TOKYO (AP) — South Africa and England will meet on Saturday in the Rugby World Cup final, a rematch of the championship decider that the Springboks won 15-6 in Paris in 2007.

It’s tipped to be a brutal contest dominated by physical forward exchanges punctuated by tactical kicking for territory, the 10-man style preferred by both nations. There is scope for both teams, though, for enterprising attack through the backs, primarily from England.

The Springboks are aiming to continue a pattern by claiming their third title 12 years after their second, which came 12 years after their first — the 1995 triumph on home soil.

England last won the title in 2003, beating Australia with an extra-time dropped goal in Sydney, and this will be a fourth final for the country that invented the game. England lost finals in 1991 — to Australia — and to the South Africans in ’07.

Here are some players to watch in the tournament’s deciding match at International Stadium in Yokohama:



One word to sums up the pair of them: immense. Dubbed the “Kamikaze Brothers” by head coach Eddie Jones, the two young England flankers have been a revelation at the World Cup, often overshadowing more experienced backrowers because of the energy they bring to the collisions. While lock Maro Itoje was a deserving winner of the player of the match award in England’s upset semifinal win over two-time defending champion New Zealand, the 21-year-old Curry and 23-year-old Underhill were instrumental in unsettling the All Blacks with their supply of turnover ball. Curry, short for a blindside flanker, was spotted by Jones in 2017 and earmarked for big things.



In what is expected to be an intense, physical forward confrontation, the England flyhalf could play a critical role not just as a tactical and place kicker but as an option to shift the ball to England’s backs. He was demoted to the bench for the quarterfinal win over Australia but restored to the starting lineup for the semifinals and played a cool hand. He adds an extra attacking dimension in conjunction with center pairing of captain Owen Farrell and Manu Tuilagi. He has been in and out of the starting XV in recent seasons depending on where Farrell has started, but the dual-playmaker option involving both natural 10s has become England’s go-to for this tournament.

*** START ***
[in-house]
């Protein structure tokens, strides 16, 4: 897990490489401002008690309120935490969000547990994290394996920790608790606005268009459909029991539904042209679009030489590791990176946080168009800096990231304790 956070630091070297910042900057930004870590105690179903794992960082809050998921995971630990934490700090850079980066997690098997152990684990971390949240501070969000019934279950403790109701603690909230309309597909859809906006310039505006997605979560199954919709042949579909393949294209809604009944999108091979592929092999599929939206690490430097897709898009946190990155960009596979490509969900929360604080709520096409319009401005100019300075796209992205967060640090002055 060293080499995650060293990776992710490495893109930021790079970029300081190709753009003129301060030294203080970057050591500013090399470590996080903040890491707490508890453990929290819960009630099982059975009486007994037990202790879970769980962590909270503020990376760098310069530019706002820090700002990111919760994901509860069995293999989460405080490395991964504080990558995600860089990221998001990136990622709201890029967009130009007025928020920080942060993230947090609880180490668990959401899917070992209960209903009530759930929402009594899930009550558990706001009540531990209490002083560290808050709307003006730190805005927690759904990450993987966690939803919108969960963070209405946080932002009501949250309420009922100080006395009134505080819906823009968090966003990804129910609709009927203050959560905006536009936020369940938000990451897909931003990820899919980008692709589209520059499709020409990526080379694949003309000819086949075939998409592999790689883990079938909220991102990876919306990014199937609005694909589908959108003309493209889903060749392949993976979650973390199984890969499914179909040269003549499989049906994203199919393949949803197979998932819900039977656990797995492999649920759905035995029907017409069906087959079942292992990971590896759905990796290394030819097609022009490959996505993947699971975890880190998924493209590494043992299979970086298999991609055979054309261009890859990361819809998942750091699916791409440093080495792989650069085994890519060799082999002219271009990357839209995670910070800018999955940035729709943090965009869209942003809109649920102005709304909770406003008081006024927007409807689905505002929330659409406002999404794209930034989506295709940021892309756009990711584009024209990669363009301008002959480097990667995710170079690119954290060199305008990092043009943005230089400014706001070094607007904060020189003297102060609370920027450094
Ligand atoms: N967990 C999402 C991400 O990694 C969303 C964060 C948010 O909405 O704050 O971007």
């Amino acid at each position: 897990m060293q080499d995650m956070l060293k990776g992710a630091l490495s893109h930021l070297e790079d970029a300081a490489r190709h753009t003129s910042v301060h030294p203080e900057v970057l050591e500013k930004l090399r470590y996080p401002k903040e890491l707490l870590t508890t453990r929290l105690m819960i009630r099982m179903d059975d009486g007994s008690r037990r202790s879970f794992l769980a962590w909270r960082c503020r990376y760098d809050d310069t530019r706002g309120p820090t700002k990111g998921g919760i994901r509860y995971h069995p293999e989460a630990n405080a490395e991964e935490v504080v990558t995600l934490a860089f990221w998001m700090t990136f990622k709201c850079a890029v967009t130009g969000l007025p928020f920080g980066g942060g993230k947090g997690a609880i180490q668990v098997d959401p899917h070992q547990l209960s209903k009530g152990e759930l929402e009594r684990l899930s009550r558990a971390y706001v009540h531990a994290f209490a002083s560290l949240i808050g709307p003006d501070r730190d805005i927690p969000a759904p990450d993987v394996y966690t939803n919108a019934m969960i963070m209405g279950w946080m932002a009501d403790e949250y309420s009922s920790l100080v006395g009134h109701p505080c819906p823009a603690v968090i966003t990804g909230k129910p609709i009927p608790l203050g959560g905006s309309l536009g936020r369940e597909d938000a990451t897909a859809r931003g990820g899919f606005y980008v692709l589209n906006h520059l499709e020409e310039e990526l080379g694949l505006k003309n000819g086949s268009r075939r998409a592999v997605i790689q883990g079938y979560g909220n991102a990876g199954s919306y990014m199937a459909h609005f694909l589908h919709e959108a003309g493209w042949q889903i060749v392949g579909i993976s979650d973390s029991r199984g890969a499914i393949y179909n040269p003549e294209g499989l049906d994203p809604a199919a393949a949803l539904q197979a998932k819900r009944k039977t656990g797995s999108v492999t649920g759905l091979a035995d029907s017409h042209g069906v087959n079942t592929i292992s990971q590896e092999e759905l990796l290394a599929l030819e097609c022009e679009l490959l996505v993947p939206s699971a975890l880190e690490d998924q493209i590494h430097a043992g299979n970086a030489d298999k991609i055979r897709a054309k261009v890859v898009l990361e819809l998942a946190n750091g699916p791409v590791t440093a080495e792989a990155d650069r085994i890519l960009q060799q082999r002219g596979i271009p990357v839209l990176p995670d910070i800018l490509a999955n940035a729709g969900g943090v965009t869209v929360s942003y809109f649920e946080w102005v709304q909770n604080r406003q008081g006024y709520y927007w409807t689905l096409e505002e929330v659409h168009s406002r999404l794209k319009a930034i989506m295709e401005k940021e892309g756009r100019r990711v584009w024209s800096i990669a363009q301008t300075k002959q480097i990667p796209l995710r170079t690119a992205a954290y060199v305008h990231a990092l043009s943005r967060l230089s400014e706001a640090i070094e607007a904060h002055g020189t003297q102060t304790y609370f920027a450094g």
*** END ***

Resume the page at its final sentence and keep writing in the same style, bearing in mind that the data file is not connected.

A powerful, strong-running midfielder equally adept at playing 12 or 13 but a more dangerous threat with extra space at outside center. Scored England’s try in the second minute to stun the All Blacks, burrowing over from behind a ruck at close-range. At age 20 in 2011, was England’s youngest ever player at the Rugby World Cup, but trouble followed quickly. He was arrest for jumping off a ferry into Auckland Harbour. Tuilagi has a point to prove this year, having watched from home four years ago because he was suspended following an altercation with a taxi driver and police. Was troubled by hamstring and knee problems until 2017, but has returned to top form. Of the Springboks, he says: “They are big men and we are going to have to take it to them — we can’t wait for them to bring it to us.”




While the Springboks pride themselves on the enormous forward pack being the driving force for success, it’s the smallest man on the field who often is in the driver’s seat. Scrumhalf de Klerk has curbed his running instincts honed in Super Rugby for a more pragmatic game plans that is the hallmark of South African rugby. Despite his diminutive size, he shaped up to one of the biggest Welsh forwards during the 19-16 semifinal win and had to be held back. Has shrugged off criticism of his excessive box kicks by saying it is coach’s orders. Easily distinguishable because of his blonde mane, he has added elements to his arsenal since moving to play for Sale Sharks in England and was nominated for the world player of the year award in 2018. He will tend to kick first, or clear to halves partner Handre Pollard, who will kick, but that’s a strategy that has worked for the Springboks in their revival over the last two seasons.


The Western Province teammates will be starting at 6 and 7 for the Springboks and going head-to-head with the young England flankers. While the main contest at the set piece is the contest between the tight fives, the backrowers will have the major say at the breakdown. Kolisi was the first black player appointed as Springboks coach when he took over in June last year, and he’s a leader by example. Despite missing much of the 2019 international season because of injury, has worked his way back into form and is aiming to be third Springboks captain to lift the Webb Ellis Cup. Du Toit is a tall, strong flanker who started out as a lock. Gains plenty of ground when he carries the ball, but is also a key part of the defensive unit. Was South Africa’s player of the year in 2016 and ’18 and stood in as captain for a test.


Is the only player in either squad with experience of a World Cup final. He was 20 in 2007 when he kicked a penalty goal during South Africa’s win over England. He’s larger-framed now and on the bench as a utility back, but brings a wealth of experience and is a calming influence for the Boks. He’s likely to go on as a substitute, and is hoping to become only the second Springbok to win two World Cup titles — prop Os du Randt was part of the squads that won in ’95 and ’07. Has won all 16 World Cup games he has featured in across three tournaments.


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